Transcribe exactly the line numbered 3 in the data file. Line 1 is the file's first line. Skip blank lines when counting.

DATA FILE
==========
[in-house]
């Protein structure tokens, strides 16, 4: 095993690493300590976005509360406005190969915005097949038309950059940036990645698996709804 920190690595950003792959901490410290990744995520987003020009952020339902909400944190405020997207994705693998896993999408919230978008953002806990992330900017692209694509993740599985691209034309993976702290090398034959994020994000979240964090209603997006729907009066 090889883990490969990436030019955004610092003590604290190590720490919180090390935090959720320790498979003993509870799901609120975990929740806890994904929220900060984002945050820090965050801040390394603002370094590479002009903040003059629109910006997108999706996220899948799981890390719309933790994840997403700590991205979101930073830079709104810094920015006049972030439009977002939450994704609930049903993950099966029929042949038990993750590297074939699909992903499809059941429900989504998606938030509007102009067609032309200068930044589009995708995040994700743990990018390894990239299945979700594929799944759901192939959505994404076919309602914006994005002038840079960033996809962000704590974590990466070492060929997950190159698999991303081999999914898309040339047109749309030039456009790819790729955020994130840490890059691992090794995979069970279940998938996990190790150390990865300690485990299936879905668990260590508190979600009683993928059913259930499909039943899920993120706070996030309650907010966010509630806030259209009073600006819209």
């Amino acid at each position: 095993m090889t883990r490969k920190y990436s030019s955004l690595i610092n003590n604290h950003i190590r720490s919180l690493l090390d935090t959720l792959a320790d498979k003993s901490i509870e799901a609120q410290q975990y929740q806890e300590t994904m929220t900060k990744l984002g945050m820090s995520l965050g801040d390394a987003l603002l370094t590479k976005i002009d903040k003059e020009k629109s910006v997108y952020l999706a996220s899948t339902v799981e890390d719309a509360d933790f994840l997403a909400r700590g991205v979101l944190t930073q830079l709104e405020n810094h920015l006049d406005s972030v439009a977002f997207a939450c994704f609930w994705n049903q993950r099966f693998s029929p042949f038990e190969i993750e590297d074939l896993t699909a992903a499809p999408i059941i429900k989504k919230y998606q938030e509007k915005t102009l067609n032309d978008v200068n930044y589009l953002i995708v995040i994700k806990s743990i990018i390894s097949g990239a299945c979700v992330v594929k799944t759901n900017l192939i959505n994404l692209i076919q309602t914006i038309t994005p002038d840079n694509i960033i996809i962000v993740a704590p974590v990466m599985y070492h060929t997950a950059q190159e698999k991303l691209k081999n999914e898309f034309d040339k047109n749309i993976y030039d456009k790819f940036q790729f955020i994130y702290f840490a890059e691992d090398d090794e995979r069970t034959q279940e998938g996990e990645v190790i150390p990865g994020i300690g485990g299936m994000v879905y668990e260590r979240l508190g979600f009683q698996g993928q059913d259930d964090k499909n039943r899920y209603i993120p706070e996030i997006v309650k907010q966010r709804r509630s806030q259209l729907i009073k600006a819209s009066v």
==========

């Amino acid at each position: 095993m090889t883990r490969k920190y990436s030019s955004l690595i610092n003590n604290h950003i190590r720490s919180l690493l090390d935090t959720l792959a320790d498979k003993s901490i509870e799901a609120q410290q975990y929740q806890e300590t994904m929220t900060k990744l984002g945050m820090s995520l965050g801040d390394a987003l603002l370094t590479k976005i002009d903040k003059e020009k629109s910006v997108y952020l999706a996220s899948t339902v799981e890390d719309a509360d933790f994840l997403a909400r700590g991205v979101l944190t930073q830079l709104e405020n810094h920015l006049d406005s972030v439009a977002f997207a939450c994704f609930w994705n049903q993950r099966f693998s029929p042949f038990e190969i993750e590297d074939l896993t699909a992903a499809p999408i059941i429900k989504k919230y998606q938030e509007k915005t102009l067609n032309d978008v200068n930044y589009l953002i995708v995040i994700k806990s743990i990018i390894s097949g990239a299945c979700v992330v594929k799944t759901n900017l192939i959505n994404l692209i076919q309602t914006i038309t994005p002038d840079n694509i960033i996809i962000v993740a704590p974590v990466m599985y070492h060929t997950a950059q190159e698999k991303l691209k081999n999914e898309f034309d040339k047109n749309i993976y030039d456009k790819f940036q790729f955020i994130y702290f840490a890059e691992d090398d090794e995979r069970t034959q279940e998938g996990e990645v190790i150390p990865g994020i300690g485990g299936m994000v879905y668990e260590r979240l508190g979600f009683q698996g993928q059913d259930d964090k499909n039943r899920y209603i993120p706070e996030i997006v309650k907010q966010r709804r509630s806030q259209l729907i009073k600006a819209s009066v």